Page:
The recent addition on the website uses the desktop metaphor as a quick access to many resources on workplace safety, such as rights and responsibilities, downloads or WSIB videos. Or you could play the prevent-it challenge, a linear narrative where we must spot the hazards on the workplace, with helpful tips on safety.
If you’ve enjoyed the site, there’s plenty of sharing tools to spread the message.
Great advertising is back, with the cream of the crop of social advertising, on a fantastic relaunch by Marc van Gurp and his new team (where i’m now proudly included).
Osocio features a new branding and a complete redesign, with several additions such as NGO’s profiles, latest news and agenda or a dictionary on social advertising terms, wraps the previous outstanding content, with advertising that inspires us all.
Whenever you find a great campaign, contact me or post a link to my del.icio.us (for:thedlab) so we could keep Outlust the best website on social advertising (not the Zuckerberg kind). Or join us on Twitter or at Facebook groups Social Advertising and Osocio.
So here’s what Osocio is all about:
Osocio is dedicated to social advertising and non-profit campaigns. Its the place where marketing and activism collide. Formerly known as the Houtlust Blog, Osocio is the central online hub for advertisers, ad agencies, grassroots, activists, social entrepreneurs, and good Samaritans from around the globe.
Despite there being hundreds of other ad blogs on the web, Houtlust stood out by focusing exclusively on social advertising. Unlike commercial advertising, which only attempts to influence purchase decisions, non-profit ads seeks to connect us with other human beings. Social advertising has an uncanny power to make us stop, think and then take action to help a person, or a group of people, who we dont even know, who might be from a foreign culture, living thousands of miles away. And for that reason we celebrate these ads, study them and discuss them at length. We hope you will too.
Created by Marc van Gurp in October 2005, Houtlust began as a personal collection of non-profit ads. Originally the site was only written in Dutch, with no thoughts of a wider audience. But the demand for an English version quickly grew. The tiny niche blog got bigger and bigger. And it wasnt long before Houtlust became known as the authoritative reference of non-profit advertising for the ad industry and socially minded people everywhere.
In the spring of 2007 discussions started on how to take Houtlust to the next level. Interactive agency Onstuimig and branding agency Alef de Jong were quick to volunteer their services to help with the re-brand and re-launch of new website. The result of this cooperation is where you are now: Osocio.
Osocio is more then a blog. Its a complete resource for all things in the world of non-profit and social messaging. Its a platform for global and local social issues, both large and small. Its a community of social thinkers and marketing do-gooders.
While Houtlust was curated by one person (Marc van Gurp), Osocio has several contributors, each of whom are specialists in a specific field of the diverse non-profit sector. We are glad to welcome these experts to the Osocio team (see below).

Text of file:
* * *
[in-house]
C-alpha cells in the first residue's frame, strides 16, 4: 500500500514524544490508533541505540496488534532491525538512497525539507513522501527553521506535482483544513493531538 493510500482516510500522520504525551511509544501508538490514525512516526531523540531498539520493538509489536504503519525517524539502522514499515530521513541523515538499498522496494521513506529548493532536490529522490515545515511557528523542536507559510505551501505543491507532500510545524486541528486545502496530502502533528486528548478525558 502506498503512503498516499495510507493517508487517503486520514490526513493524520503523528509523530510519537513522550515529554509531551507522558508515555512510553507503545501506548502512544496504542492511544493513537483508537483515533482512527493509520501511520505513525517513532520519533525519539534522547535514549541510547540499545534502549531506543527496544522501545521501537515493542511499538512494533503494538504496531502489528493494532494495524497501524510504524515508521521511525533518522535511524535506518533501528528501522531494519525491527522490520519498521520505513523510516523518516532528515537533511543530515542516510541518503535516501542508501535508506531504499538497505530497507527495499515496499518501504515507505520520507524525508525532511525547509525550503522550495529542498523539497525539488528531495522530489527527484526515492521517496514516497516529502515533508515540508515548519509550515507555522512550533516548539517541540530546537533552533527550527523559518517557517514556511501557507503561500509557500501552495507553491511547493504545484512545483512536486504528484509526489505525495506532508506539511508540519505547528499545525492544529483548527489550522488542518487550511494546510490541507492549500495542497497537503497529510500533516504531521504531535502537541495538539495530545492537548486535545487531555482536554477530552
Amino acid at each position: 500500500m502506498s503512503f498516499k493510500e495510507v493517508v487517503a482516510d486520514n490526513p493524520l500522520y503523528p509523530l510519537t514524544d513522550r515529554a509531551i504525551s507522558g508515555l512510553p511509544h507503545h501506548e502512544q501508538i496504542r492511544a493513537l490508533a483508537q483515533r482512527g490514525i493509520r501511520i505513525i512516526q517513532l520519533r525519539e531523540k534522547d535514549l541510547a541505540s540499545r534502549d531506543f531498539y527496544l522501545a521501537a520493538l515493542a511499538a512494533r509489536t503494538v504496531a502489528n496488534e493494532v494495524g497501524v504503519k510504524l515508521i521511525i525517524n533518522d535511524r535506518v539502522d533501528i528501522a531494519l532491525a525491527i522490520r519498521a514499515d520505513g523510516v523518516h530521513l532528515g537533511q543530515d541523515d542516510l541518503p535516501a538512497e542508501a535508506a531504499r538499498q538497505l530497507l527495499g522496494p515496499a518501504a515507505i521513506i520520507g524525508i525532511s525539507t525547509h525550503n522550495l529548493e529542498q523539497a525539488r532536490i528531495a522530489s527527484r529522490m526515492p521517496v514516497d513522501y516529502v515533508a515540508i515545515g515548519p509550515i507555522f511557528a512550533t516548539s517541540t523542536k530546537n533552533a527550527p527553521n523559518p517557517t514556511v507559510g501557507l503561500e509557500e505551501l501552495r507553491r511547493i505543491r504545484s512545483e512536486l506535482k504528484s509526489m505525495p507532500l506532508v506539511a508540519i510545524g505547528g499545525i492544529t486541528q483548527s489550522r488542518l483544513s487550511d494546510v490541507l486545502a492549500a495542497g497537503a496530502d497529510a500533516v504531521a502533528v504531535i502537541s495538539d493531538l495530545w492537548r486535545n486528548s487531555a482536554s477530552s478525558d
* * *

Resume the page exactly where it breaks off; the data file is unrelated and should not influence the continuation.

Of course, we have our own ideas on how to make the world a better place. However, Osocio promises to never push any political agenda of its own. The campaigns we publish in no way directly express our personal stance on a specific issue. Our focus is solely on the communication of social messages.
If you feel you can collaborate in any shape or form, please contact us. Were always keen on new social campaigns. So please send us the non-profit marketing youve been working on, or the work of your agency, along with news, links or tips.
A couple of essential readings, you should buy into:
An essential post with the questions that advertisers and web 2.0 companies are having regarding each other.
questions of both technology and media companies to find out what advertisers mean by relevance. She says she’d like to see advertising for new cars, even though she doesn’t own a car and doesn’t drive. She’s not in the market for a car but she’s interested in learning more about new cars through their advertising. How would an advertiser know about that preference, and would they care to know?
If sites or services become too commercialized, or as users catch on that the content is really a commercial in disguise, then they can choose to go elsewhere. They can shift their attention to a new site. I hope the threat of user migration is enough to keep Web 2.0 sites honest, and counteract the aggressive tendencies of advertisers.
and posts more brilliant cartoons:
Source: Gaping Void
It is not just about aligning to the business… it is about aligning with the business to the same end goal: the customer.
The media blitz sparked by 50 Cent’s threat to retire only illustrates the growing advantage that the Internet, once seen as a threat, now offers to the recording industry. “There’s been a change in the past couple of years. New media was the underdeveloped stepchild. Now it’s first on the marketing plan”
, or how networks are expanding, not retracting.
For all the planners and buyers who struggled to understand the difference between ad networks over the past couple of years, the change will mean the end of sameness. For all the web publishers who strung networks together in order to extract a living, it will mean the end of anonymity. We are having something of a renaissance online and the harbinger of change is the network.
Total WoM marketing expenditures are projected to climb at a compound annual rate of 30.4% in the 2006-2011 period to $3.70 billion as brand marketers take advantage of dedicated WoM marketing strategies for improved return on investment (ROI),
The big trend here seems to be the need for a closer relationship to customers, allowing them to narrow their profiles, choosing the way that brands reach them, and through new channels that favor conversations. Seems simple, right ? Some people even call it marketing.